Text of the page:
Pomponio Leto's Grammatical Writings
Pomponio is the author of three grammatical manuals that he appears to have regarded as parts of a single work. The three components are a metrical grammar, and two pieces entitled Romulus and Fabius respectively. The Fabius is known to have been composed one year after the Romulus. It deals with syntax, while the Romulus is concerned with morphology (accidence).
The Fabius is found on its own in a manuscript in the Deutsche Staatsbibliothek in Berlin (shelf-mark Lat. 8o 140, ff. 1–45 verso). It dates from before Pomponio's imprisonment in Castel Sant'Angelo in the summer of 1467. A copy of the verse grammar dates from about the same period. It is now in the Biblioteca Comunale at Terni (Cod. 18, ff. 63–71) and ends with the significant words "Finis libri primi Iulii Pomponij."
By early 1474 all three components were transcribed together in a manuscript now in the Biblioteca Laurenziana (Florence), with the shelf-mark Ashburnham 245.
The very earliest known stage of the work is found in a manuscript in the Biblioteca Marciana (Venice) with the shelf-mark MS Lat. XIV, 109 (=4623), ff. 32–101 verso, dated 14 September 1466, i.e., prior to Pomponio's imprisonment in Castel Sant'Angelo in the summer of 1467. Between the Marciana and Laurenziana copies, chronologically, can be placed a pair of manuscripts in the Vatican Library which contain the Romulus and the Fabius respectively, namely Vat. Lat. 1497 and Vat. Lat. 11532.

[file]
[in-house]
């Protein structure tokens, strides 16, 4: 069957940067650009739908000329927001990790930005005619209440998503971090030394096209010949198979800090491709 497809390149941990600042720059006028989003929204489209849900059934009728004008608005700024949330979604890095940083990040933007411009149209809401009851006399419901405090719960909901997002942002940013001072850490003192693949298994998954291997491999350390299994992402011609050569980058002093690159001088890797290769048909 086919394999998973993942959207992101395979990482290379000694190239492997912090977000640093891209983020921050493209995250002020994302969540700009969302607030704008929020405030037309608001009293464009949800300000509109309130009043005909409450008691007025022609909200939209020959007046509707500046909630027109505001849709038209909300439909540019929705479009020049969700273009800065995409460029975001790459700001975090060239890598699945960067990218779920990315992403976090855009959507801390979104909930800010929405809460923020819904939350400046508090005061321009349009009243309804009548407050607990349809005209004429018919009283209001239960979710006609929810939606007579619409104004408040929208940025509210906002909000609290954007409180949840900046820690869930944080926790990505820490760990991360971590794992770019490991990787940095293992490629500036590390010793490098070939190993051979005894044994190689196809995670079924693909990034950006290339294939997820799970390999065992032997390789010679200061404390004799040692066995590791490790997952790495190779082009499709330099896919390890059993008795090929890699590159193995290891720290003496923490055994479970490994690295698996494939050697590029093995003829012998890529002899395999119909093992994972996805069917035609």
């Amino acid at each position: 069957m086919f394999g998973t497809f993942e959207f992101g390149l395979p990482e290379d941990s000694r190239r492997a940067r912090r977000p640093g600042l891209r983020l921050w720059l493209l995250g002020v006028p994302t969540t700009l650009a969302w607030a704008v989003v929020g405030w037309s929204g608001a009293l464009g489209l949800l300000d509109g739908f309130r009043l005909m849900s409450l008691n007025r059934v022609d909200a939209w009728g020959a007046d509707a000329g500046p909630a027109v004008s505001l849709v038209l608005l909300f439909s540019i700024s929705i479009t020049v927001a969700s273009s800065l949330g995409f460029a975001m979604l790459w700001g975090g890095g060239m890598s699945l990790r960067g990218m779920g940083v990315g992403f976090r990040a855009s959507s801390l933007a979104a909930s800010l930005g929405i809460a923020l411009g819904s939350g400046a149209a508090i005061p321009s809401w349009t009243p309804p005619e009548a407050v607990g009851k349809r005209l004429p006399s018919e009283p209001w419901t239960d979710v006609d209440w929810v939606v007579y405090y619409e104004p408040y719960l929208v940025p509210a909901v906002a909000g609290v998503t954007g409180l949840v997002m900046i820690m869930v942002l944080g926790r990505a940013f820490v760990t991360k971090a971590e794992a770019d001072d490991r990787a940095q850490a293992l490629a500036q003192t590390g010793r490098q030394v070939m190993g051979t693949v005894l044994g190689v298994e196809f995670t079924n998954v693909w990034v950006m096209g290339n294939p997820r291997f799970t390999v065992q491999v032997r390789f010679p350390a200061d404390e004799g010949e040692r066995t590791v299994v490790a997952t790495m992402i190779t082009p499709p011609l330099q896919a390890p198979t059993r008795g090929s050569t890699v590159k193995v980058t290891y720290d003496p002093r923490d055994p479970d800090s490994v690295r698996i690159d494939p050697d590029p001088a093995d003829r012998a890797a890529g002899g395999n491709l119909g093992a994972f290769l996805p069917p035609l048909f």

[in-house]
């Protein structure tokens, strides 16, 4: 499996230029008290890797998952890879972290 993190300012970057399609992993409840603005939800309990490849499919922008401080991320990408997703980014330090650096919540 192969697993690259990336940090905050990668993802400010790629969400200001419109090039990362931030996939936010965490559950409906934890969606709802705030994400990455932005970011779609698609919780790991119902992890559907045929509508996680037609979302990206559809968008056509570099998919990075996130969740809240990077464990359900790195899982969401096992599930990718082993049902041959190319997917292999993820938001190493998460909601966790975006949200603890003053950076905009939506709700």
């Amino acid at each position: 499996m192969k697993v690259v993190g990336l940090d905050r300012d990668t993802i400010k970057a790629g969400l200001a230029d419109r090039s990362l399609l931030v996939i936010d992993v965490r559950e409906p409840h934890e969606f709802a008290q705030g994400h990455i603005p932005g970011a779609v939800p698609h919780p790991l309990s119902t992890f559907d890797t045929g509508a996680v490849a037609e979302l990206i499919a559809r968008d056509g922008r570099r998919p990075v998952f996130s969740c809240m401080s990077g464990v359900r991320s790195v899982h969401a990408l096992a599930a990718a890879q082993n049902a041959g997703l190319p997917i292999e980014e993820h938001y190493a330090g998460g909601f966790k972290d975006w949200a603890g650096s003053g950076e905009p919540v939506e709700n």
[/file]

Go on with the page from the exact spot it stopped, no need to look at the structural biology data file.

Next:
After the 1474 version, there comes a version which dates from 1479. It is found in the following Vatican manuscript: Vat. Lat. 2727. It contains an introduction followed by a revised version of the Romulus. The first forty-three leaves of this manuscript are written in Pomponio's hand.
The final stage of the work is the one we find in a printed edition, entitled Grammaticae compendium, which was printed in Venice by Baptista de Tortis on 31 March 1484 (see Hain 9834, Goff L–23). A second edition has been reported in the catalogue of the British Library; it is a Paris imprint, dating from ca. 1505. (*) Since I have not seen the latter edition I cannot say whether it was a reprint of the 1484 edition or was based on a different manuscript.